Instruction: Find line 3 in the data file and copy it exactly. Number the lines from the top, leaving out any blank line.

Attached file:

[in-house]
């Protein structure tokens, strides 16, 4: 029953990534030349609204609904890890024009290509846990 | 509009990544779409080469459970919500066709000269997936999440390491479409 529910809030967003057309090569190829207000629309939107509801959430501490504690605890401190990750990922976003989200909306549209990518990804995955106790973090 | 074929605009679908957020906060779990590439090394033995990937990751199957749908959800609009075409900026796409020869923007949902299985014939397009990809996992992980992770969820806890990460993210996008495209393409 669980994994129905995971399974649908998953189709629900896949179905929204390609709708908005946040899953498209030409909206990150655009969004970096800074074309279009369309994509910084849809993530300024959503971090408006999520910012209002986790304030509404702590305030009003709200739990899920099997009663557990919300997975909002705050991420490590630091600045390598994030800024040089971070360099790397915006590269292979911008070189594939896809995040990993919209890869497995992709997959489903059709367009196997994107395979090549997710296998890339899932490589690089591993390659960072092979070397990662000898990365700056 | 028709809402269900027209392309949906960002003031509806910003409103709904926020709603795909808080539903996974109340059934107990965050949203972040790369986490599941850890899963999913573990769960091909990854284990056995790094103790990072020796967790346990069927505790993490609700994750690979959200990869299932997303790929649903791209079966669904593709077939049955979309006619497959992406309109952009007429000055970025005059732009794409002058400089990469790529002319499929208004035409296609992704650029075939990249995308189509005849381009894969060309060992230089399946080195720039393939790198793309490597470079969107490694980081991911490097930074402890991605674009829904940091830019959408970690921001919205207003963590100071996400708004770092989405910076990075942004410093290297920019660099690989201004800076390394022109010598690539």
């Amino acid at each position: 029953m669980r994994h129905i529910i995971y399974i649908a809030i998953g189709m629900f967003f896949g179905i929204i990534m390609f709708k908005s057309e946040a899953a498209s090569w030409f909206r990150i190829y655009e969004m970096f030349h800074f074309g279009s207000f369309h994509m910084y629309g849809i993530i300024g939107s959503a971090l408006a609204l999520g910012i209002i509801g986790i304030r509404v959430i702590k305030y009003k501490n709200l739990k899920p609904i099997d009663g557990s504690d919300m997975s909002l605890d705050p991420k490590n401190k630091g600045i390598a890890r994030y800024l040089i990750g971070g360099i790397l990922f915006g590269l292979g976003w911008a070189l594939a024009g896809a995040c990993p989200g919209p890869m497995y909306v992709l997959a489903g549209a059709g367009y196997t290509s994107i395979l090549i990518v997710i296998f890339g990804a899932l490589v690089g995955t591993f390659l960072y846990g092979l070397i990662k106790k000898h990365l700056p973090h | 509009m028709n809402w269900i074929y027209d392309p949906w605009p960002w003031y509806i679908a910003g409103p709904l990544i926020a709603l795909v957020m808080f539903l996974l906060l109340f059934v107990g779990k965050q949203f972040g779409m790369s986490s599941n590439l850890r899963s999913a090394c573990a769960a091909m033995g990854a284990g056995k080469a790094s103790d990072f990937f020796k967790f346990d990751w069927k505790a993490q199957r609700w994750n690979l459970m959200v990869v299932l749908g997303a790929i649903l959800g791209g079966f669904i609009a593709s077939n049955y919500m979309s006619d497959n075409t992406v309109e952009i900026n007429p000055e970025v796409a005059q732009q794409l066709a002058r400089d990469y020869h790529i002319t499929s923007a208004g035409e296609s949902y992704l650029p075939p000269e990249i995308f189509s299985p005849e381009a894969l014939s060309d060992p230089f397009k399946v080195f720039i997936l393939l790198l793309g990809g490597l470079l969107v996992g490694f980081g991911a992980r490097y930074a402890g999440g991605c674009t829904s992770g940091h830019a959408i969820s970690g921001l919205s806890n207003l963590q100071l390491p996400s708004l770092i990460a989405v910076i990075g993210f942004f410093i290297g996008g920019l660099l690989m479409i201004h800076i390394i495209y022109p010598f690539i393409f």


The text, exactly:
């Amino acid at each position: 029953m669980r994994h129905i529910i995971y399974i649908a809030i998953g189709m629900f967003f896949g179905i929204i990534m390609f709708k908005s057309e946040a899953a498209s090569w030409f909206r990150i190829y655009e969004m970096f030349h800074f074309g279009s207000f369309h994509m910084y629309g849809i993530i300024g939107s959503a971090l408006a609204l999520g910012i209002i509801g986790i304030r509404v959430i702590k305030y009003k501490n709200l739990k899920p609904i099997d009663g557990s504690d919300m997975s909002l605890d705050p991420k490590n401190k630091g600045i390598a890890r994030y800024l040089i990750g971070g360099i790397l990922f915006g590269l292979g976003w911008a070189l594939a024009g896809a995040c990993p989200g919209p890869m497995y909306v992709l997959a489903g549209a059709g367009y196997t290509s994107i395979l090549i990518v997710i296998f890339g990804a899932l490589v690089g995955t591993f390659l960072y846990g092979l070397i990662k106790k000898h990365l700056p973090h | 509009m028709n809402w269900i074929y027209d392309p949906w605009p960002w003031y509806i679908a910003g409103p709904l990544i926020a709603l795909v957020m808080f539903l996974l906060l109340f059934v107990g779990k965050q949203f972040g779409m790369s986490s599941n590439l850890r899963s999913a090394c573990a769960a091909m033995g990854a284990g056995k080469a790094s103790d990072f990937f020796k967790f346990d990751w069927k505790a993490q199957r609700w994750n690979l459970m959200v990869v299932l749908g997303a790929i649903l959800g791209g079966f669904i609009a593709s077939n049955y919500m979309s006619d497959n075409t992406v309109e952009i900026n007429p000055e970025v796409a005059q732009q794409l066709a002058r400089d990469y020869h790529i002319t499929s923007a208004g035409e296609s949902y992704l650029p075939p000269e990249i995308f189509s299985p005849e381009a894969l014939s060309d060992p230089f397009k399946v080195f720039i997936l393939l790198l793309g990809g490597l470079l969107v996992g490694f980081g991911a992980r490097y930074a402890g999440g991605c674009t829904s992770g940091h830019a959408i969820s970690g921001l919205s806890n207003l963590q100071l390491p996400s708004l770092i990460a989405v910076i990075g993210f942004f410093i290297g996008g920019l660099l690989m479409i201004h800076i390394i495209y022109p010598f690539i393409f």